Just when I thought we were at the top of the mountain, the trail we followed made a wild curve and shot up an even steeper incline. I had no choice but to lower my head, set my shoulders and charge like a linebacker up the hill. That was only mile 20 of the 25- mile foot march known as the Manchu Mile. However, some would have you believe otherwise.

"It's just a mile," continuously repeated Lt. Col. Michael W. Rauhut, commander, 2nd Battalion, 9th Infantry Regiment, 1st Heavy Brigade Combat Team, I kept repeating my own mantra: "It's all downhill from here."

Neither of those made the searing pain in my legs any better, but the key to completing any difficult task is mental toughness paired with physical ability.

So, I did my best to focus on anything other than the pain and marched on.

This all started out as a tradition of the 9th Infantry Regiment. The 9th Regt. acquired the name "Manchu" during its deployment to quell the Boxer rebellion in Manchurian China at the turn of the 20th Century.

The original Manchu Mile was to position the regiment for an attack. The regiment landed at Taku Bar, a port, July 9, 1900, and from there they had to march to Tientsin for their assault on Tientsin.

It was a three day, 85-mile trek that they undertook, and immediately upon their arrival in Tientsin, with no rest, they attacked the city. During the battle that ensued, the regimental commander was killed while holding the colors. His last words serve as the regiment's motto.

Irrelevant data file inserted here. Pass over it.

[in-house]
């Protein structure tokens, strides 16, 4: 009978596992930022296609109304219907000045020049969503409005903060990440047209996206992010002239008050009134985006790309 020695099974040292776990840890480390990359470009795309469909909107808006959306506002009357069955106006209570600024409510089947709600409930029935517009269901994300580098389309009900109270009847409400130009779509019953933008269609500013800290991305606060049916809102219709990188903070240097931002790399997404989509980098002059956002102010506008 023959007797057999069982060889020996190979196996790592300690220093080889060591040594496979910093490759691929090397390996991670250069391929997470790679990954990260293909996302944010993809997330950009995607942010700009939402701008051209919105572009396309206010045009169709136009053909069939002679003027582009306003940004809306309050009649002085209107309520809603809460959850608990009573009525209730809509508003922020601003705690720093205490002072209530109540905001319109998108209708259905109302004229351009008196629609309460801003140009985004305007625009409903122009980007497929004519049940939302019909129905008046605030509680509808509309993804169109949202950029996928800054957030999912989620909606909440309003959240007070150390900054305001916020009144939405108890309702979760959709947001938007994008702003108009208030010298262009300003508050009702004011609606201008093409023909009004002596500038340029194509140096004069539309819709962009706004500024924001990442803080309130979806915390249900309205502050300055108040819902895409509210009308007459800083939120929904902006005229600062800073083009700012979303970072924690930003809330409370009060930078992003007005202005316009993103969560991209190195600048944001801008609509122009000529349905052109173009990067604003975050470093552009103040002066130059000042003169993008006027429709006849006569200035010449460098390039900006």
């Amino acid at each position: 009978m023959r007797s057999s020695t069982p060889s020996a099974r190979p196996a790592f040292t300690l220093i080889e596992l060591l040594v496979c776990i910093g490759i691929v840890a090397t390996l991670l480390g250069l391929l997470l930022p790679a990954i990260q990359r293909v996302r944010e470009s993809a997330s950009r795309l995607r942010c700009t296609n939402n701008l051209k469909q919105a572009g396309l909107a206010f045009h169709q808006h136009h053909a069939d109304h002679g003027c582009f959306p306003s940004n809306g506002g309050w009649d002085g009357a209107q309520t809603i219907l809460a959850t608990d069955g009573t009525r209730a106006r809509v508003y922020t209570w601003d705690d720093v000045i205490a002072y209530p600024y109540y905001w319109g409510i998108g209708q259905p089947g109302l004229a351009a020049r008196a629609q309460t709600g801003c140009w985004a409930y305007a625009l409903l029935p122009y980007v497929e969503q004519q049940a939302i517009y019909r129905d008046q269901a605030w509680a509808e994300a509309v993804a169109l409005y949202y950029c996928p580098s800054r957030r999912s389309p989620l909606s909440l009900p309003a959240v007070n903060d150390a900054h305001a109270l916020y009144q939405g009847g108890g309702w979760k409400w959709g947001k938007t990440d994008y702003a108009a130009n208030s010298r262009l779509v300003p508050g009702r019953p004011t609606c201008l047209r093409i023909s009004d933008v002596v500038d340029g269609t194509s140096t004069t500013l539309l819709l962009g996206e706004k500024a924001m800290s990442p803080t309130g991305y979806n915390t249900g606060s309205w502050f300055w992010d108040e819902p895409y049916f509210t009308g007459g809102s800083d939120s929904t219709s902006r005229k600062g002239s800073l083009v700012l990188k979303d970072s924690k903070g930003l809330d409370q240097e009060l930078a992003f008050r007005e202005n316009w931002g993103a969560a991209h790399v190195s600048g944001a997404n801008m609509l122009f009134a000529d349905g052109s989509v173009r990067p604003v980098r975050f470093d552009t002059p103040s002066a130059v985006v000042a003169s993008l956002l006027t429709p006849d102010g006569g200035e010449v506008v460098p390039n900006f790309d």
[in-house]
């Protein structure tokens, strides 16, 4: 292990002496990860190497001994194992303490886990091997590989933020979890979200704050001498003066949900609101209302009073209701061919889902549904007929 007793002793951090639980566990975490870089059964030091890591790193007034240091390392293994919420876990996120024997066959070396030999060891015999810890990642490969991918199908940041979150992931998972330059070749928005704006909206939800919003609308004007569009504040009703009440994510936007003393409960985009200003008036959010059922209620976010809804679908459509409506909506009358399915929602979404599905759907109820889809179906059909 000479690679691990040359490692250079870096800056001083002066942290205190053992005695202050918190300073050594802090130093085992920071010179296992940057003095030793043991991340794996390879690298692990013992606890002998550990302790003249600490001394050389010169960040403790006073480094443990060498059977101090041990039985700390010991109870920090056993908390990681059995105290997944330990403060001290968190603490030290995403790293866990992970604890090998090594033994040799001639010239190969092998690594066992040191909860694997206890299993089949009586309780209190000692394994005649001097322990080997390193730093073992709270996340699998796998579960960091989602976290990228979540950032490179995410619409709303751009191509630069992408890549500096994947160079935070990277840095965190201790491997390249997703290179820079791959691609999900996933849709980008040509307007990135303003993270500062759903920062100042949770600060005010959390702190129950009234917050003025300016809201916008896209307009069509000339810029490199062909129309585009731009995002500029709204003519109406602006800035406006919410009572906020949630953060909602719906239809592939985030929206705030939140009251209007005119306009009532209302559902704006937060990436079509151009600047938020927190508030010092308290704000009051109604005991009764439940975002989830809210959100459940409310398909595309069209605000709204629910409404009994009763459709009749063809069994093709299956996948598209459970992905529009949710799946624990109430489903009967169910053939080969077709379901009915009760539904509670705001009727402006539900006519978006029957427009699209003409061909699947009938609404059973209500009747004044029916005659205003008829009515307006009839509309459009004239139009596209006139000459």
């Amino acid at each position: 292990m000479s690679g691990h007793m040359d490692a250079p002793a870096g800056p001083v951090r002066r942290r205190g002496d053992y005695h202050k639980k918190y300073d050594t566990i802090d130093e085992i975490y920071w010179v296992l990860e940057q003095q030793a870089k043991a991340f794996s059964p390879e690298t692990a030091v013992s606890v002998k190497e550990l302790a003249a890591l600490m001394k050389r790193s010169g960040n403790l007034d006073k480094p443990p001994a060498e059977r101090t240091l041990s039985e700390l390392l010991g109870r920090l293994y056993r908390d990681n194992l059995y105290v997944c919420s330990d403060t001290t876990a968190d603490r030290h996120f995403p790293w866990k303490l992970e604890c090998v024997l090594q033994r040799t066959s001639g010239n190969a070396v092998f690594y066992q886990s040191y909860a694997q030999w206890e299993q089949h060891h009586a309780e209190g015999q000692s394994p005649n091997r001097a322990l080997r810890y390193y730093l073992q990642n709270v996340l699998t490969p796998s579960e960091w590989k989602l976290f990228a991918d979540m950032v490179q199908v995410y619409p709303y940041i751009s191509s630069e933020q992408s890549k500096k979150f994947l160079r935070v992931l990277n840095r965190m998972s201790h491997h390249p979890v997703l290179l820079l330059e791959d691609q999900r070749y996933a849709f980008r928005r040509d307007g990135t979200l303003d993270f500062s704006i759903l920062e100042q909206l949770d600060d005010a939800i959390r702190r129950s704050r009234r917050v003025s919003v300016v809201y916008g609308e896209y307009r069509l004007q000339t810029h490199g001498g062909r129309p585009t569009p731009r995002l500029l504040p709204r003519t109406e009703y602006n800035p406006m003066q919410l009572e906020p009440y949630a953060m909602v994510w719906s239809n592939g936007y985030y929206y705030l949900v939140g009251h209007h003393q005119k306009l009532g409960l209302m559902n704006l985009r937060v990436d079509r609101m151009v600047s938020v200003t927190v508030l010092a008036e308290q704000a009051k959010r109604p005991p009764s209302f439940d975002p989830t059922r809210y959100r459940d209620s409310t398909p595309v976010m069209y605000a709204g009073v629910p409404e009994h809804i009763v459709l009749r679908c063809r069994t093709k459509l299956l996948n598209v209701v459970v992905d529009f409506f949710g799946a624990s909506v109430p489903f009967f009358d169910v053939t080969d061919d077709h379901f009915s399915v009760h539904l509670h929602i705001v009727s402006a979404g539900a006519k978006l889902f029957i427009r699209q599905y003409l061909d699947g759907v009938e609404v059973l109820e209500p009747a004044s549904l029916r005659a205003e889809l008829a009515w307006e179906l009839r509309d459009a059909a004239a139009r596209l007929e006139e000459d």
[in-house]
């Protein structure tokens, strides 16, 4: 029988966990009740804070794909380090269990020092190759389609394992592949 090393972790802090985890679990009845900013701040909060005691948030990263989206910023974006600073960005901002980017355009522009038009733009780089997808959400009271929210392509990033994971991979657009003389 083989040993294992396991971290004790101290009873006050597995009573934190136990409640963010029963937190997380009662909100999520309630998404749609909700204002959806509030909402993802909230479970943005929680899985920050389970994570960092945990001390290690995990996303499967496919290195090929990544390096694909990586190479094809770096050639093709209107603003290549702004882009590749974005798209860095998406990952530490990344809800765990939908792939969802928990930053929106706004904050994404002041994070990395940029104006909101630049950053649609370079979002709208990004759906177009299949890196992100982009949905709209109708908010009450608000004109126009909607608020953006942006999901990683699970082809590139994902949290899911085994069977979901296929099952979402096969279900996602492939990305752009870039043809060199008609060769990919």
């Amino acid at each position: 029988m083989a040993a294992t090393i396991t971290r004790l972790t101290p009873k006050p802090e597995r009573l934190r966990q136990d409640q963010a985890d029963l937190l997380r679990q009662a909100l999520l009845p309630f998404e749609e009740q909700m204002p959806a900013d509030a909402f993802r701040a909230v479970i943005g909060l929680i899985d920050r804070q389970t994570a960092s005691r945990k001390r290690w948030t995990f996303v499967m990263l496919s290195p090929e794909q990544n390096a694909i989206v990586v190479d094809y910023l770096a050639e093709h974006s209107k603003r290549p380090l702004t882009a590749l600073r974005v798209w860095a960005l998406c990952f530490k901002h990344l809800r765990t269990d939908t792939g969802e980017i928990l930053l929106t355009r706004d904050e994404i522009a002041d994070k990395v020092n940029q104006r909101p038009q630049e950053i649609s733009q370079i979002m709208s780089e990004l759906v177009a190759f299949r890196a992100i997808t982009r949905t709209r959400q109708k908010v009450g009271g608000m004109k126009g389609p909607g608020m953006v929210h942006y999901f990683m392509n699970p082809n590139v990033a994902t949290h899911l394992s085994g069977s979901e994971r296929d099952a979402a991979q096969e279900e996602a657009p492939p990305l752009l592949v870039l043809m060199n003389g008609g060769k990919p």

"Keep up the fire!" said Col. Emerson C. Liscom, as he passed the colors on to one of his troops.

So, in commemoration of that serendipitous expedition the 2nd Bn., 9th Inf. Regt. conducts the Manchu Mile twice annually. Soldiers assigned to the battalion who complete the march three times are awarded the Army Commendation Medal.

The modern day Manchu Mile is about 25 miles, less then a third of what the original expedition was. This year the march started off at Warrior Base and followed along the DMZ for a few miles. It started off as a tradition, but in the end it was about overcoming one of the toughest things I've done, digging deep down inside and pulling out strength when I thought I had none left, thanks to the outstanding Soldiers I marched with.

When I volunteered to participate, I didn't expect to receive any sort of recognition because I wasn't assigned to the battalion. However, at the end of the march I received the coveted Manchu belt buckle and the prestige of being named an Honorary Manchu.

I'll always look back upon the Manchu Mile with pride, knowing that I conquered it with courage. But I look forward to the future as well, to taking on any challenge with the same spirit that helped me finish this march.

"Keep up the Fire."